• “In days to come [or in the last days] the mountain of the LORD’s house shall be established as the highest of the mountains, and shall be raised above the hills; all the nations shall stream to it. Many peoples shall come and say, ‘Come, let us go up to the mountain of the LORD, to the house of the God of Jacob; that he may teach us his ways and that we may walk in his paths.’ For out of Zion shall go forth instruction, and the word of the LORD from Jerusalem. He shall judge between the nations, and shall arbitrate for many peoples; they shall beat their swords into ploughshares, and their spears into pruning-hooks; nation shall not lift up sword against nation, neither shall they learn war any more.” (Isaiah 2:2-4)

The above Isaiah passage means that the temple will be rebuilt and the people of all the nations will flock to Jerusalem to see it; also an era of world peace will begin; all hatred, oppression, suffering, and disease will end.

• “And he shall set up an ensign for the nations, and shall assemble the outcasts of Israel, and gather together the dispersed of Judah from the four corners of the earth.” (Isaiah 11:12)

All Jews will return to the Holy Land after centuries of exile; this supposedly happened when the exiled Jews returned to Jerusalem to rebuild the temple. Gathering all the Jews from the four corners of the earth is quite an exaggeration.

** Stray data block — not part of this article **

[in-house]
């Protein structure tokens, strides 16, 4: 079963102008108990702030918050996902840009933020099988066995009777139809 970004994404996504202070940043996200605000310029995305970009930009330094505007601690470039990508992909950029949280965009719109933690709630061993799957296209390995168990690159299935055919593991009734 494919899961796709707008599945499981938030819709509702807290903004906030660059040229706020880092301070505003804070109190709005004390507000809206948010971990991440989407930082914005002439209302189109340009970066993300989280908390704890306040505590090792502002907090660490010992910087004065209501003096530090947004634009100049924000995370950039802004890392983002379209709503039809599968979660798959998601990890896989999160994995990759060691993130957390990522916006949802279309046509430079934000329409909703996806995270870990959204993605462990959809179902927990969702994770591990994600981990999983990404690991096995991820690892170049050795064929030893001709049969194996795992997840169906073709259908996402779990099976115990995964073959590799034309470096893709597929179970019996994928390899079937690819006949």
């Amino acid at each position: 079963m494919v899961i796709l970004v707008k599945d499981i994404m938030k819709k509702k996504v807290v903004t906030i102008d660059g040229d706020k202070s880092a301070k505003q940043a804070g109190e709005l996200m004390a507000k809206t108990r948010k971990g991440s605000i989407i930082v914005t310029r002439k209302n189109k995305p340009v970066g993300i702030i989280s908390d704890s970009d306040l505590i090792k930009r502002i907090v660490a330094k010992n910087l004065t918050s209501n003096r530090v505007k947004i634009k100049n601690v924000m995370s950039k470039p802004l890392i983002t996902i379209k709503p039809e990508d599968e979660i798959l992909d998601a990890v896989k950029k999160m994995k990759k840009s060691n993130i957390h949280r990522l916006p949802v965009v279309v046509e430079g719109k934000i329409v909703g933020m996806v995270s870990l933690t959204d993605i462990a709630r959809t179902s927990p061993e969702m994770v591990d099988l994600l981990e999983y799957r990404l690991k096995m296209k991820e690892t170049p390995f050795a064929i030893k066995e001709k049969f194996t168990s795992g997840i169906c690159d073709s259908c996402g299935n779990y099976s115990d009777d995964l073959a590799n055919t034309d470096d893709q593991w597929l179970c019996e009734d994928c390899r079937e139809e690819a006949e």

• “Do not fear, for I am with you; I will bring your offspring from the east, and from the west I will gather you; I will say to the north, ‘Give them up’, and to the south, ‘Do not withhold; bring my sons from far away and my daughters from the end of the earth.” (Isaiah 43:5-6)

The above Isaiah passage is also supposed to mean that God will bring all Jews back to the land of Israel.

• “Behold, I will send you Elijah the prophet before the coming of the great and dreadful day of the Lord: And he shall turn the heart of the fathers to the children, and the heart of the children to their fathers, lest I come and smite the earth with a curse.” (Malachi 4:5–6)

According to the above verses from Malachi, Elijah, the prophet, will return. Some people think this has already happened when God sent Jesus.

• “The land that was desolate shall be tilled, instead of being the desolation that it was in the sight of all who passed by. And they will say, ‘This land that was desolate has become like the garden of Eden; and the waste and desolate and ruined towns are now inhabited and fortified.’ Then the nations that are left all around you shall know that I, the LORD, have rebuilt the ruined places, and replanted that which was desolate; I, the LORD, have spoken, and I will do it.” (Ezekiel 36:34–36)

Several verses in Ezekiel 36 and 37 supposedly describe Israel being reborn as a nation at the end of history; the ancient ruins will be rebuilt and the deserts will bloom. This happened in 1948 when the state of Israel was reborn.